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healthy kids puddings

(14 Posts)
anthonytrollopesrevenge Tue 04-Oct-11 22:09:21

Just like most DCs, mine love puds and the sweeter and stickier the better. I'd love to finish meals with just fruit, and do so quite often. This generally results in DS leaving the table as he doesn't want just fruit and DD then follows. Mind you he'll stay for seconds if its apple crumble and custard or lollies. DD still isn't that interested, she prefers savoury foods, though she loves salty things unfortunately.

Do you clever mumsnetters know any healthy puddings I could do for the kids? I feel I have a really limited range of good for you puds and the kids are getting bored of all of them:

yogurt / frubes
apple crumble
jelly made with tinned fruit and the juice from the tin

timidviper Tue 04-Oct-11 22:30:32

In one large bowl or several small individual ones place an assortment of fruit in layers (e.g. I may use drained tinned peaches, fresh strawberries and green grapes). Crumble over a few amaretti biscuits and top with natural or vanilla yoghurt.

The original recipe suggests a spoonful of soft dark brown sugar sprinkled over the top which then melts on the youghurt to make a syrup but that is optional

My DCs have loved this over the years. If you do it in a sundae dish you can see all the layers and it looks nice too

Pancakeflipper Tue 04-Oct-11 22:32:35

eves pudding, it's like apple in an apple crumble but with a sponge topping. OK not the most healthiest but yummy.

babyocho Tue 04-Oct-11 22:33:04

Handful of frozen berries blizzed up with some Greek yogurt

jenniec79 Tue 04-Oct-11 22:38:06

Baked Apples/pears
Fruity jellies (make sure it's the tins of fruit in juice not syrup and avoid pineapple or wont set)
Faux crumble - with amarettis over apricots is particularly nice.
Depending on your custard it's not necessarily bad - dairy, can be semi/skimmed milk if you're avoiding the cream based ones.
lollies (or if you have an ice cream machine, sorbet) made with fruit juice/blended smoothie type fruit.
The veggie-cakes in Red Velvet & Chocolate Heartache

Pancakeflipper Tue 04-Oct-11 22:38:06

Some supermarkets ( I know Waitrose do) have these bags of frozen fruit like a bag mixed up of mango, kiwi, pineapple. Takes a couple of hours to defrost and we often have that with yoghurt and unhealthy icecream.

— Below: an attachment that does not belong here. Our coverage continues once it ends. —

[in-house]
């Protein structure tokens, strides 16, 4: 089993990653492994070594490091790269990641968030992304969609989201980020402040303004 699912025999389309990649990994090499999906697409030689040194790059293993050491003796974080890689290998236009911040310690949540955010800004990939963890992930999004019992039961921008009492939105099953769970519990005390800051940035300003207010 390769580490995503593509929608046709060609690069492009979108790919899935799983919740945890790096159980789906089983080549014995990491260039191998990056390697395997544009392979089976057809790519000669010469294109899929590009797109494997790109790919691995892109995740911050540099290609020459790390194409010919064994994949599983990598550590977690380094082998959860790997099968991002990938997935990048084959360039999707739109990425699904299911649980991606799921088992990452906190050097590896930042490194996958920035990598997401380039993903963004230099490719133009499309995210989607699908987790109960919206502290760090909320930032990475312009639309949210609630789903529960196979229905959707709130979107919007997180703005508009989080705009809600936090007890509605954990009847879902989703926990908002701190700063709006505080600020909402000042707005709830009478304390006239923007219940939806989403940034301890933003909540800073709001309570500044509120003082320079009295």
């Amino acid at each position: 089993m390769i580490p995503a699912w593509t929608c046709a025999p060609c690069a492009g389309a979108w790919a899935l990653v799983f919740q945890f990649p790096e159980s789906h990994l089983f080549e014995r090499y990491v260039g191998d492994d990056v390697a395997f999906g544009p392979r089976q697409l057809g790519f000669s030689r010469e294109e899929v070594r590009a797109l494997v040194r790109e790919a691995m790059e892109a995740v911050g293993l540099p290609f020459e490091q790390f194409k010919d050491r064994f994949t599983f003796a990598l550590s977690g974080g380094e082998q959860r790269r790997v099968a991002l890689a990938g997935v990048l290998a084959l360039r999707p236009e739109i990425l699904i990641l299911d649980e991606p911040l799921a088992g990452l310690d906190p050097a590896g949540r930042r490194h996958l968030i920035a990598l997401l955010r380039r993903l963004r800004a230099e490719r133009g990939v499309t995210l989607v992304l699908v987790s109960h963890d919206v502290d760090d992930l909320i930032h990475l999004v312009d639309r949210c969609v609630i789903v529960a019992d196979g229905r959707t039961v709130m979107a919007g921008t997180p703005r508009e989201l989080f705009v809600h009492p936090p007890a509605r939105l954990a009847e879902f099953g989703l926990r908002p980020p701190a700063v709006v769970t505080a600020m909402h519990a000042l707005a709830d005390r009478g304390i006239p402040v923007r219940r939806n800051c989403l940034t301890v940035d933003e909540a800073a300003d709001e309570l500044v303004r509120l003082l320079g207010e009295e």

CogitoErgoSometimes Wed 05-Oct-11 06:46:01

Puddings are not meant to be healthy but neither are they meant to be everyday staples. Make apple crumble, trifle, sponge and custard etc., but just do it once or twice a week and serve yoghurt or fruit the rest of the time.

DaisySteiner Wed 05-Oct-11 06:49:08

Agree with cogito, you don't need a pudding every day. I'm not sure it's a very healthy habit to get into tbh, regardless of how healthy the pudding is. If your ds doesn't want food then he's clearly not hungry and if he's not hungry then he doesn't need more to eat <killjoy emoticon>

whimsicalname Wed 05-Oct-11 09:22:45

Frozen grape kebabs (let them warm up for 5 min before eating though, or they stick to your lips) are a favourite in our house.

And I just made 'sorbet' (granita really) with freshly squeezed apple juice which went down well. We have a glut of apples, so there'll be more to come...

I also make little layered puddings in cheap wine glasses with stewed fruit, a blob of yoghurt and then a ginger biscuit crumbled on top.

anthonytrollopesrevenge Wed 05-Oct-11 21:13:22

Many thanks there are lots of ideas here for me to try. I don't do puds everyday but they are a good way to get fruit into DS, not always an easy thing to achieve. I know the kids would both like stewed fruit, yogurt and ginger biscuits and fruit kebabs are something I used to do years ago but have just fallen out of the habit. And baked apples would be good too, DS loves apples. Puds are good for skinny active DS who needs high energy foods or his ribs get too visible. On the other hand they are not good for DD who likes to sit and imagine things, but isn't keen on running around.

Sianilaa Wed 05-Oct-11 21:35:21

I often do a fruit fondue, with loads of chopped fruit and either melted marsbar sauce or butterscotch sauce in the middle. My two love fruit anyway but they adore this.

HuwEdwards Wed 05-Oct-11 21:42:01

Core and peel a couple of apples and put in a pan with a little butter. Squeeze over the juice of half an orange and then add a teaspoon of sugar to make a light syrup.

Serve with a blob of ice-cream

Poached pears. Peel and core 4 pears, put them in an oven dish. Squeeze over the juice of an orange (leave the 2 orange halves in too) hand put in a cinammon stick. Put in the oven at 180 for an hour. Serve on its own or with ice-cream or frozen yog. Delish

ppeatfruit Thu 06-Oct-11 10:30:37

Another and healthier way of getting DCs and, anyone actually, to eat fruit is to give it as a starter or cut up daintily on a pretty plate when they come in from school that way you get all the goodness from the fruit.

If you eat it after a meal (although it's traditional i know, apart from melon) It digests faster than the meal which means it can give belly aches, spots, arthritis etc.

Then if you're giving fruit before the meal you know they've eaten healthily and you can occasionally give them a proper dessert like dark choc. pudding or whatever.

sarahtigh Fri 07-Oct-11 16:39:03

banana custard with a few hidden choclate buttons fruit dairy and 3-4 buttons is hardly the same as chocolate biscuit, the hot custard melts the chocolate a bit, a variation is banana with hot coconut milk( from tin)

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